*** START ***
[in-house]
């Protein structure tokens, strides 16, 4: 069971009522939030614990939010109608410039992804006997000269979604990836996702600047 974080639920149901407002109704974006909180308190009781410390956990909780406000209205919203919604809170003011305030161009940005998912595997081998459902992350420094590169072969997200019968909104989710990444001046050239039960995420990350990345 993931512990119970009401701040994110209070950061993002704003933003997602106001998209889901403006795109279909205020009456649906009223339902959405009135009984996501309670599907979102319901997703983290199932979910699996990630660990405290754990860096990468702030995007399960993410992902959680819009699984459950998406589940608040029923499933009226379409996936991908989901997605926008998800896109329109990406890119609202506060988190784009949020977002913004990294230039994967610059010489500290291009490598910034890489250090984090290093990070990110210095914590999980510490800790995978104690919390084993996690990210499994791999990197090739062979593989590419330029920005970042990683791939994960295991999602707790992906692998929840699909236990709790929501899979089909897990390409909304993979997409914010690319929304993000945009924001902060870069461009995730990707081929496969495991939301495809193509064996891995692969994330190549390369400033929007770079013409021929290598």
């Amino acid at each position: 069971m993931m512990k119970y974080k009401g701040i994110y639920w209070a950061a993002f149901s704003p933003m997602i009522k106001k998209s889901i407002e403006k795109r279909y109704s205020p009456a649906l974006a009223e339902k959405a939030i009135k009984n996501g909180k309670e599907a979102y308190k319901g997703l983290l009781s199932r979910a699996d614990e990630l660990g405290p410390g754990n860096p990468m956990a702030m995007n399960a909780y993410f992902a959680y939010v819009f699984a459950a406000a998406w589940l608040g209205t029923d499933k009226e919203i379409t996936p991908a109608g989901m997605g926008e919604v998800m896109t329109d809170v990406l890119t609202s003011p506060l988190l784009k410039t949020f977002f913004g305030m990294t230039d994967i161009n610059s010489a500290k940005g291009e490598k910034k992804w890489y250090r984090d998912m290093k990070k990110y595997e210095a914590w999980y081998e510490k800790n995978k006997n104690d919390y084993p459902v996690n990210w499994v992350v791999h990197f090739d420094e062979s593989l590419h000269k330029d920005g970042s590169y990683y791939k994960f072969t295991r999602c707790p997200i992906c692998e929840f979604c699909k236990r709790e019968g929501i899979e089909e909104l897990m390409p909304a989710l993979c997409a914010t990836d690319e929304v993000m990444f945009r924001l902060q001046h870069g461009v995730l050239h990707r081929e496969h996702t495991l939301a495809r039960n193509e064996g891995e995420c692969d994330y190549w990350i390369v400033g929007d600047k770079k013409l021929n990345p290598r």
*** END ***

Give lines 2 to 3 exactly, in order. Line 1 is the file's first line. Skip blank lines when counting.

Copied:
């Protein structure tokens, strides 16, 4: 069971009522939030614990939010109608410039992804006997000269979604990836996702600047 974080639920149901407002109704974006909180308190009781410390956990909780406000209205919203919604809170003011305030161009940005998912595997081998459902992350420094590169072969997200019968909104989710990444001046050239039960995420990350990345 993931512990119970009401701040994110209070950061993002704003933003997602106001998209889901403006795109279909205020009456649906009223339902959405009135009984996501309670599907979102319901997703983290199932979910699996990630660990405290754990860096990468702030995007399960993410992902959680819009699984459950998406589940608040029923499933009226379409996936991908989901997605926008998800896109329109990406890119609202506060988190784009949020977002913004990294230039994967610059010489500290291009490598910034890489250090984090290093990070990110210095914590999980510490800790995978104690919390084993996690990210499994791999990197090739062979593989590419330029920005970042990683791939994960295991999602707790992906692998929840699909236990709790929501899979089909897990390409909304993979997409914010690319929304993000945009924001902060870069461009995730990707081929496969495991939301495809193509064996891995692969994330190549390369400033929007770079013409021929290598």
């Amino acid at each position: 069971m993931m512990k119970y974080k009401g701040i994110y639920w209070a950061a993002f149901s704003p933003m997602i009522k106001k998209s889901i407002e403006k795109r279909y109704s205020p009456a649906l974006a009223e339902k959405a939030i009135k009984n996501g909180k309670e599907a979102y308190k319901g997703l983290l009781s199932r979910a699996d614990e990630l660990g405290p410390g754990n860096p990468m956990a702030m995007n399960a909780y993410f992902a959680y939010v819009f699984a459950a406000a998406w589940l608040g209205t029923d499933k009226e919203i379409t996936p991908a109608g989901m997605g926008e919604v998800m896109t329109d809170v990406l890119t609202s003011p506060l988190l784009k410039t949020f977002f913004g305030m990294t230039d994967i161009n610059s010489a500290k940005g291009e490598k910034k992804w890489y250090r984090d998912m290093k990070k990110y595997e210095a914590w999980y081998e510490k800790n995978k006997n104690d919390y084993p459902v996690n990210w499994v992350v791999h990197f090739d420094e062979s593989l590419h000269k330029d920005g970042s590169y990683y791939k994960f072969t295991r999602c707790p997200i992906c692998e929840f979604c699909k236990r709790e019968g929501i899979e089909e909104l897990m390409p909304a989710l993979c997409a914010t990836d690319e929304v993000m990444f945009r924001l902060q001046h870069g461009v995730l050239h990707r081929e496969h996702t495991l939301a495809r039960n193509e064996g891995e995420c692969d994330y190549w990350i390369v400033g929007d600047k770079k013409l021929n990345p290598r």